Worcester Massachusetts school unveils photovoltaic array

Submitted by Canadian Solar
2010-10-11 13:10:38

Canadian Solar Inc., one of the world's largest solar companies, today announced a newly activated 106 kW roof-mount photovoltaic (PV) solar electric system on the McDonough Center at the Bancroft School in Worcester, Massachusetts. This installation, completed and activated prior to start of the 2010 school year, is currently the largest private solar electric system in Worcester.
The installation incorporates 462 Canadian Solar CS6P-230P polycrystalline modules that will produce approximately 117,000 kilowatt-hours annually. The school, which enrolls 541 students and employs 124 faculty and staff, expects the system to offset its electrical needs and by producing approximately 25 percent of the McDonough Center's annual energy needs.
"This installation not only teaches our students about the importance of renewable energy but also demonstrates Bancroft School's commitment to environmental awareness and positive energy choices for our community," said Scott R. Reisinger, head of Bancroft School. "We're looking forward to financial savings in energy costs while contributing to environmental sustainability for years to come."
"We're happy to see our best-of-breed panels being used in settings where they can impact future generations' understanding of the power of renewable energy," said Alan King, vice president of sales for Canadian Solar. "The Bancroft School installation represents significant investment in a state with commendably aggressive solar policies."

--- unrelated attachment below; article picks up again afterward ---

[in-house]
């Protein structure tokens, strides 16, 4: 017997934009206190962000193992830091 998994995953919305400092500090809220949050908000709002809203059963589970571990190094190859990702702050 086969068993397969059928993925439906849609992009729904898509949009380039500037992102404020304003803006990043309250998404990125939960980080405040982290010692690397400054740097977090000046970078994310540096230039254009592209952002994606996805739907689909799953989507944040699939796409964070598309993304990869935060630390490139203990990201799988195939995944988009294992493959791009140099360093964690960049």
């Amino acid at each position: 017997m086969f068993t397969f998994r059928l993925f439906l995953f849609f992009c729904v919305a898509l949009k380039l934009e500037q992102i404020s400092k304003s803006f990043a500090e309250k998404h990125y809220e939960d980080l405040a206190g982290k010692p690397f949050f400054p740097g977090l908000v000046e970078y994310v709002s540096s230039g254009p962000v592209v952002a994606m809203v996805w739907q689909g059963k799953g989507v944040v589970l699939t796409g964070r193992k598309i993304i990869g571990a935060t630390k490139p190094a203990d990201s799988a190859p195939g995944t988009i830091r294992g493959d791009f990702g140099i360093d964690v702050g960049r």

The solar installation was designed and financed by Future Solar Systems and installed by Professional Electric. The Canadian Solar CS6P-230P polycrystalline modules used are among the top-ranked solar modules in PV USA (PTC) ratings--ratings that are quickly becoming universally accepted standards for measuring real-world module energy production and performance.

Editor's note:
Anyone can monitor the status of the solar array at the web site:
Bancroft's web site:

Related Links

Has reading this article been useful? Please use our forum for any comments: energyteachers.org/forum